Sounds like the John Key government signature. Featherweight and without any substance on anything important. The government that brought you legislation to crush cars, and then hasn’t done so as far as I’m aware. Started to build a cycleway to cure unemployment – that didn’t employ virtually anyone and still hasn’t finished any that I’m aware of. Promised to start building a fast Internet to the home, and still hasn’t started on it.

    It is hardly surprising that nothing much has happened on foreign relations either. This government can’t locate their arse without considerable help.

  2. Zaphod Beeblebrox 2

    Interesting that we can sign a free-trade deal with the Communists but when we ask the Land of the Free for one its ‘we’re friends when we want to be, but rack off if you want to compete with our swing-state farmers’.

  3. Adrian 3

    It may be that Key’s unrelenting stalking of Obama has pissed the Yanks off and they are hanging him out to dry to teach him some humility. Good luck with that. There is the possibility that the next time he turns up unexpectedly on a beach or fun park a Secret Service guy is going to plug him. P.s Anybody seen English since the Hobble-it fiasco?

    • Marty G 3.1

      I think in the world of realpolitick, it doesn’t matter how cute you look in the pictures with the other leaders and how earnestly you shake hands – it comes down to domestic and international strategic considerations. Obama isn’t going to piss off his farmers any more with a NZ FTA, no US president is.

      • Lanthanide 3.1.1

        Probably the only thing that would drastically change the US’s trade relations with us is if we find oodles of oil.

        And if we did suddenly finds oodles of oil, we’d be a big target for invasion in a post-peak world, but also a big opportunity for the US (as most oil is in unfriendly countries with foreign culture). So we’d quickly snuggle up to US and Oz for military protection, I think.

        • Marty G 3.1.1.1

          you don’t need to invade a first world country to assume control of its resources. far easier and cheaper to use capital, and the threat of its flight, to win commercial control of what you want and to keep the government in line.

      • Colonial Viper 3.1.2

        But I thought we were promised extra Hershey bars for Key agreeing to keep our SAS in Afghanistan?

  4. ghostwhowalksnz 4

    The warming of the military relationship has come at the urging of the Aussies who are freaking out by the economic growth of China, and who fear a new Chinese hegemony. Not that this will likely happen , but it makes a good football for the military scare mongers.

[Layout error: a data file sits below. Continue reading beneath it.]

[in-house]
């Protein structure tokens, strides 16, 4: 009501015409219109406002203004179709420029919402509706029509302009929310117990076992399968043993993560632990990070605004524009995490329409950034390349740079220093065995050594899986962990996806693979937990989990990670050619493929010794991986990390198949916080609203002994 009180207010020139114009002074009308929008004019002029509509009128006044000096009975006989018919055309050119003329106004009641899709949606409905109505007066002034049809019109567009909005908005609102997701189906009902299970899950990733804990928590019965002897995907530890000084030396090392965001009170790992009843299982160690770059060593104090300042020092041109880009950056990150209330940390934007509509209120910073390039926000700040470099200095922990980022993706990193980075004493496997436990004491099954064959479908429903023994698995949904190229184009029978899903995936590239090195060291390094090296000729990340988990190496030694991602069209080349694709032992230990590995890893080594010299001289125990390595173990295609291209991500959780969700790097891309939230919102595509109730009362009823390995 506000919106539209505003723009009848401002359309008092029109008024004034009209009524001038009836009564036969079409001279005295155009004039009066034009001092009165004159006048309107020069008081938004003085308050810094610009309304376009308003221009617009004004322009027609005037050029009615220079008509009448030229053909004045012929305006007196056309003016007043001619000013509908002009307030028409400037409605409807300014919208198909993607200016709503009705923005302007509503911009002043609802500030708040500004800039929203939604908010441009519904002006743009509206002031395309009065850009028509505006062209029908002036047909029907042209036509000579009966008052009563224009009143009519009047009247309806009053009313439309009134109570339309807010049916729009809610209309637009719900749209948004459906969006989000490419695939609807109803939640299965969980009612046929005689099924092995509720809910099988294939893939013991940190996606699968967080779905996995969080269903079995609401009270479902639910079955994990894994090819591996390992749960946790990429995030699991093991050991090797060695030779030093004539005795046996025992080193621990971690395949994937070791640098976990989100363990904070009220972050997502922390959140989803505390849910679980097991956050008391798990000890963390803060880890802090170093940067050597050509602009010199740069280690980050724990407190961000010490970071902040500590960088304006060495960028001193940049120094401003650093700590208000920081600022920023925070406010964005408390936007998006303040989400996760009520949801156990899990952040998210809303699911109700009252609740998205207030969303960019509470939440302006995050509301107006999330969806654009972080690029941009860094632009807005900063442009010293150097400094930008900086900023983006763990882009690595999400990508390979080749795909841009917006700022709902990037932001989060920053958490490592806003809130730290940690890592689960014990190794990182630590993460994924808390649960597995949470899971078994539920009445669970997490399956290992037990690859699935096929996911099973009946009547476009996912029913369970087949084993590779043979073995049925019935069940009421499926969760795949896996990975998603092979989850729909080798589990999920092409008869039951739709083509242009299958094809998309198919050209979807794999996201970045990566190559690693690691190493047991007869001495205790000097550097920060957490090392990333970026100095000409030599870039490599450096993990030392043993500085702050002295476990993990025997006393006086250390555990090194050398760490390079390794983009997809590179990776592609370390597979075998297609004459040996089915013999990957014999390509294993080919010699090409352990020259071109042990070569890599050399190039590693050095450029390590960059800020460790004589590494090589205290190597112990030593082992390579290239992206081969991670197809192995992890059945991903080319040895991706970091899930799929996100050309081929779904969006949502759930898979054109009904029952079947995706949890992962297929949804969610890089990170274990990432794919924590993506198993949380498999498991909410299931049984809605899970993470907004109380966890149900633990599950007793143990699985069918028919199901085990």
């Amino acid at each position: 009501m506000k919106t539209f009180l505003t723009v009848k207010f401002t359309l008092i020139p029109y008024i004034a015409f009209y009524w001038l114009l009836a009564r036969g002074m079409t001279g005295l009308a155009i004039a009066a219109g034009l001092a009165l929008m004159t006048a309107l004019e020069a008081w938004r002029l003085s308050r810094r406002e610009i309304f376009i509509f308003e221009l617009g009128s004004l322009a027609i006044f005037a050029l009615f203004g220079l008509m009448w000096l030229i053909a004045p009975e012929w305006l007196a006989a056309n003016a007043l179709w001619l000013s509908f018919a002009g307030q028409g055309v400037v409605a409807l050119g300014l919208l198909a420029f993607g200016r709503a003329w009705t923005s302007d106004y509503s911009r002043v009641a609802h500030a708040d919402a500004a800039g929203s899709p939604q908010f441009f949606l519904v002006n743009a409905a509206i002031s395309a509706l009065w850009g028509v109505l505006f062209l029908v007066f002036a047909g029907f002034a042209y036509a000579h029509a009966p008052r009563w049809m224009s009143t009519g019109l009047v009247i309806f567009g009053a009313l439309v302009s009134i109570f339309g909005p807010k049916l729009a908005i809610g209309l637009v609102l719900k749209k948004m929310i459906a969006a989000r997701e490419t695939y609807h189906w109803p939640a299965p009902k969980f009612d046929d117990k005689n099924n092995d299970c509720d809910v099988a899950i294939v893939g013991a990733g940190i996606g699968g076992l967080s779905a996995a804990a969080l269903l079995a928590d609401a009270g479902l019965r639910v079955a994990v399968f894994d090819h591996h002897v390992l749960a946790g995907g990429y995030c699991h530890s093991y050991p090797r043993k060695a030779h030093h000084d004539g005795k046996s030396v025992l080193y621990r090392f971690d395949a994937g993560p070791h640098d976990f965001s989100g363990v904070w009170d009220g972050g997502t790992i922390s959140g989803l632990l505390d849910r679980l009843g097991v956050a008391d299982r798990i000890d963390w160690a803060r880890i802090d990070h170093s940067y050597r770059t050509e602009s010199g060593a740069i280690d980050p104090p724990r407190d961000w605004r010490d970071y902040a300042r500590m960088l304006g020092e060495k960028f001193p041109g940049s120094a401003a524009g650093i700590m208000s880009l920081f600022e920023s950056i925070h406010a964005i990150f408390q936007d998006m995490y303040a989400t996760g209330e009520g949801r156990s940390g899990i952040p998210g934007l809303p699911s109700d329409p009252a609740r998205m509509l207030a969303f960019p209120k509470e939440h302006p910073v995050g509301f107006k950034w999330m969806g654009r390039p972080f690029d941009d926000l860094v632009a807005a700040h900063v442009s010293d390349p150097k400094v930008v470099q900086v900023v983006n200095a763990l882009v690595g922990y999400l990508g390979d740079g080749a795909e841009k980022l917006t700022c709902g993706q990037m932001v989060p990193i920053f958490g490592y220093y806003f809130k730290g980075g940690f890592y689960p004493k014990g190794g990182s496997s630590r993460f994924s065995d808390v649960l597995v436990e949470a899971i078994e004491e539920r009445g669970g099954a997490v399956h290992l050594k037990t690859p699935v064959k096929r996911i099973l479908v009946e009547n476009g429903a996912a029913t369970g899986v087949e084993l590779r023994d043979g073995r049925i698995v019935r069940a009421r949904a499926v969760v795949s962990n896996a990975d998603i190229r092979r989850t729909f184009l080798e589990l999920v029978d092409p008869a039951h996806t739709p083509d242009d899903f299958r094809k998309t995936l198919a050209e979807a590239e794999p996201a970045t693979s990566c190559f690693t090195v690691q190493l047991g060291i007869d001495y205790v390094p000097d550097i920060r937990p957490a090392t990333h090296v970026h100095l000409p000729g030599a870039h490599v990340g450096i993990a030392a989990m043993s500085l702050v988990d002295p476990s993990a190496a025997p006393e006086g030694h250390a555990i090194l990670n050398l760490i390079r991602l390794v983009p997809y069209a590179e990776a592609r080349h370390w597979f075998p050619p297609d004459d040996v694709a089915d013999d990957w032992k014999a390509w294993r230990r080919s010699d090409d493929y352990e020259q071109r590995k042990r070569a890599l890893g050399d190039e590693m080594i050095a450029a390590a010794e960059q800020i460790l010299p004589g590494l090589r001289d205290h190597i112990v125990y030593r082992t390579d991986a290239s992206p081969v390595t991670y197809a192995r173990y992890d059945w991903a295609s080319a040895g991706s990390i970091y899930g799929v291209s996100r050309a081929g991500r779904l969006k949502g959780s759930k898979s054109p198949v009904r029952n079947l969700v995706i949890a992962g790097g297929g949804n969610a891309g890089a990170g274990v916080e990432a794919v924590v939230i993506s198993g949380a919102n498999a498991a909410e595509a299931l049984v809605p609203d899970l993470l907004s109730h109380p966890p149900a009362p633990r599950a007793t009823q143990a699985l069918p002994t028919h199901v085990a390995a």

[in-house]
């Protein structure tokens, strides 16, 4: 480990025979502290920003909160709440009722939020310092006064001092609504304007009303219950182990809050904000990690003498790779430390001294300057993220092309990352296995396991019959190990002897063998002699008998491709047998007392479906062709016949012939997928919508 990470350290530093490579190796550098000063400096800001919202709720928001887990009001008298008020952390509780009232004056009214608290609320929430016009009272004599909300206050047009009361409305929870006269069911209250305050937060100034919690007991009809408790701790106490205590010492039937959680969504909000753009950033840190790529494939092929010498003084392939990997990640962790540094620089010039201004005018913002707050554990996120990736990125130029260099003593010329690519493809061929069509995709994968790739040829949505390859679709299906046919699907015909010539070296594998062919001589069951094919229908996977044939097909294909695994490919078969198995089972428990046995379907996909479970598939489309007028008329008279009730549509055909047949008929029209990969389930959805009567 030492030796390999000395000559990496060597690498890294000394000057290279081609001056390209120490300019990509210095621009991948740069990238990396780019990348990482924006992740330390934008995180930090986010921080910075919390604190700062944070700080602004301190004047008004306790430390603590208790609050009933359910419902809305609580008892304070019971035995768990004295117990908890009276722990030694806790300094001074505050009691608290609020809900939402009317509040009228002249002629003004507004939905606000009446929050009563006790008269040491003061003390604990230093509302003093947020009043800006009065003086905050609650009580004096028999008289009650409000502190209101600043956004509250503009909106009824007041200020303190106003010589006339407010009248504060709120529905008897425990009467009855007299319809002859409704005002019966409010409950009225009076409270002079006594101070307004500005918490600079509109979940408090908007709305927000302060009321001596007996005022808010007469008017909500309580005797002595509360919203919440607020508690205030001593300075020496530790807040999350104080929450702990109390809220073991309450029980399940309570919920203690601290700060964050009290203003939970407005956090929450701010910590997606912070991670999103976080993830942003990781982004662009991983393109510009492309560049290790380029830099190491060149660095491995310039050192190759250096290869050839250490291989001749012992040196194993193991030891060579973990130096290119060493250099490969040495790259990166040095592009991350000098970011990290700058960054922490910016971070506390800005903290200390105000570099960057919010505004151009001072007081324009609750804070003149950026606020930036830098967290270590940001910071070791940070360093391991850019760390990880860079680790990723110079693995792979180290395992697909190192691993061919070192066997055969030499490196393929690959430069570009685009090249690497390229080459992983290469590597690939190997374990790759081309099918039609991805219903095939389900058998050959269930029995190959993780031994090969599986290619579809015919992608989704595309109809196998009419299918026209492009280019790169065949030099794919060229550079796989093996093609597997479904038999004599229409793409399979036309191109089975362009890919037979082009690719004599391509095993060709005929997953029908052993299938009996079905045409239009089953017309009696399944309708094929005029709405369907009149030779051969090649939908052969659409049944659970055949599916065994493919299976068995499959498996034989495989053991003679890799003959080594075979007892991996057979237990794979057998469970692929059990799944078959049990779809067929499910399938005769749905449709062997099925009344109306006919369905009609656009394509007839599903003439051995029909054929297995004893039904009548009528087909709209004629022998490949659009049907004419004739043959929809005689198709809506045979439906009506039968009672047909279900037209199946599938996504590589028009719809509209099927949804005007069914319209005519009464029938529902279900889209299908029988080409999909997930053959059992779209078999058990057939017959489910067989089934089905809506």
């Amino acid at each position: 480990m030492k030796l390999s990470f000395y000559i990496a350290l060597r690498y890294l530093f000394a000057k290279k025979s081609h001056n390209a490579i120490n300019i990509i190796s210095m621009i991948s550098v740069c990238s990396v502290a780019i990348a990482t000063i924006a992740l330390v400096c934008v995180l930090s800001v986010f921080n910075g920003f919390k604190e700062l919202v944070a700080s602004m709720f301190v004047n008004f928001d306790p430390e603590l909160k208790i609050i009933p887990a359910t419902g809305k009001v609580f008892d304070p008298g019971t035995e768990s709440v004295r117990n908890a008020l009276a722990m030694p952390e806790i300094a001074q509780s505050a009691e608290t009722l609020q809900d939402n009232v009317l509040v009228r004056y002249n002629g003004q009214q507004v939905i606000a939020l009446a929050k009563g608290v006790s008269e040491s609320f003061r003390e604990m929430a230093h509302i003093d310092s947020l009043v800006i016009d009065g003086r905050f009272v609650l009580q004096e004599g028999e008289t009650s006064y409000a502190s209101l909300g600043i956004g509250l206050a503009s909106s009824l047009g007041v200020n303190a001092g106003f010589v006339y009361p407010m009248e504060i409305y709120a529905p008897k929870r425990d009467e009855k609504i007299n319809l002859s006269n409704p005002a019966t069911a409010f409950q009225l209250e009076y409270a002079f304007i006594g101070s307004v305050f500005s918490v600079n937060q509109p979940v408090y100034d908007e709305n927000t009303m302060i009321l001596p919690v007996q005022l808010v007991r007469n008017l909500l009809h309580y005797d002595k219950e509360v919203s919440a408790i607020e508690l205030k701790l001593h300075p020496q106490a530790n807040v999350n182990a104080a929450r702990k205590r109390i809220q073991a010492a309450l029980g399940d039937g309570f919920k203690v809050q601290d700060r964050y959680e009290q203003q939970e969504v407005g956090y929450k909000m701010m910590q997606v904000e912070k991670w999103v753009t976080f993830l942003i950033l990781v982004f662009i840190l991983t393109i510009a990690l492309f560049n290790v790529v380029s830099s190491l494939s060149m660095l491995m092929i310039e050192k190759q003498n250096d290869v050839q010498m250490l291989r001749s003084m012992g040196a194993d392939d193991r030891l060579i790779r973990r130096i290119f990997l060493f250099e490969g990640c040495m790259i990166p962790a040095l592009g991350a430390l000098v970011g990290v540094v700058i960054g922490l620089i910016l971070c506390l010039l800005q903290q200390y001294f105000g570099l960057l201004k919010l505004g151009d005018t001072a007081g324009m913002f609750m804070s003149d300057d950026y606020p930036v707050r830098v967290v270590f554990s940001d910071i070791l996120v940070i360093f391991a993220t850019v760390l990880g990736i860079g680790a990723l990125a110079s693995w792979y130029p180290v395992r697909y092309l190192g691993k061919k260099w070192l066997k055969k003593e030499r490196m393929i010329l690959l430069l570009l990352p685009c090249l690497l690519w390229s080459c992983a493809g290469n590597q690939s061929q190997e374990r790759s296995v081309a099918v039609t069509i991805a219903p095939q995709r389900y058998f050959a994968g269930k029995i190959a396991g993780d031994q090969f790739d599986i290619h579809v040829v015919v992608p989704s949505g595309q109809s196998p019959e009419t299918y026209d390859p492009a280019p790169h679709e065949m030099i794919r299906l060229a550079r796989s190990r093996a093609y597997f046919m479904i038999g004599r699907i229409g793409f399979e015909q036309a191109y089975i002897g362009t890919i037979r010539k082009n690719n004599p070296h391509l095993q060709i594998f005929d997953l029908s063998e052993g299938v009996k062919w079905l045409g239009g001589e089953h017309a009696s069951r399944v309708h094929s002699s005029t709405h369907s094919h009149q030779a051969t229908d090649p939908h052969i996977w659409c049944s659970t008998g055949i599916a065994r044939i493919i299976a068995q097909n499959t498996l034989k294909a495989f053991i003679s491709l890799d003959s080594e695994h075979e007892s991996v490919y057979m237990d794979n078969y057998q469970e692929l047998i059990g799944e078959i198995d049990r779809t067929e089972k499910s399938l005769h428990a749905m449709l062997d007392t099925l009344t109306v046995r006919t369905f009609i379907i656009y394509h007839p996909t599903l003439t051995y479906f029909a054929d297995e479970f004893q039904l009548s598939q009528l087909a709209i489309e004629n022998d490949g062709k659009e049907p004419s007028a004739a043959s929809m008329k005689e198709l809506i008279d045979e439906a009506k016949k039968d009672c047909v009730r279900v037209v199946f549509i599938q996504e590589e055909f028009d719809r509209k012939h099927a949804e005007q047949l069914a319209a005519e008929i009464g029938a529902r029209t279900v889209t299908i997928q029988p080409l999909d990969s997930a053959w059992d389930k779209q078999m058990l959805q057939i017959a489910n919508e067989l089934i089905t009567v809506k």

The normal communique issued after such meetings has been warmed up as a ‘declaration’
    Yet again Key and McCully pissing down their trouser legs

    • Colonial Viper 4.1

      China’s got money, Australia’s got rocks and gas, that’s going to define their relationship for the next 20 years.

      I really think that despite Oz being nervous about Indonesia (prob more realistically so than china), Australia can also see that Indonesia is a huge land, population and military buffer between themselves and China.

  5. Janice 5

    I think that we will be soon increasing our troop commitment (or leaving them in place) to Afghanistan. HRC’s visit reminded me of the flying visits of Johnson to Holyoake to get our troops in Vietnam increased. Who remembers “All the way with LBJ?

    Anti-spam: INFLUENCE

  6. Frank Macskasy 6

    As I’ve said before, this current government appears nothing more than a “caretaker government” waiting for the next election…

    By definition, caretaker governments create no new policy; conduct no new major undertakings on spending; and make no new binding committments.

    Now let’s look at the current government…

    ’nuff said.

    • Rharn 6.1

      Yes I think this Govt. is doing a lot of work behind the scenes for a ‘massive’ sell off (sell out) for what they believe will be their second term. I don’t think they will sell outright as what was done with the rail but flog off sections under the guise of consumer choice. Smith has floated this with ACC. I tend to think that this strategem is but a forerunner of what’s to come with Nat election policy. The Nats will be watching public opinion (ACC) on this.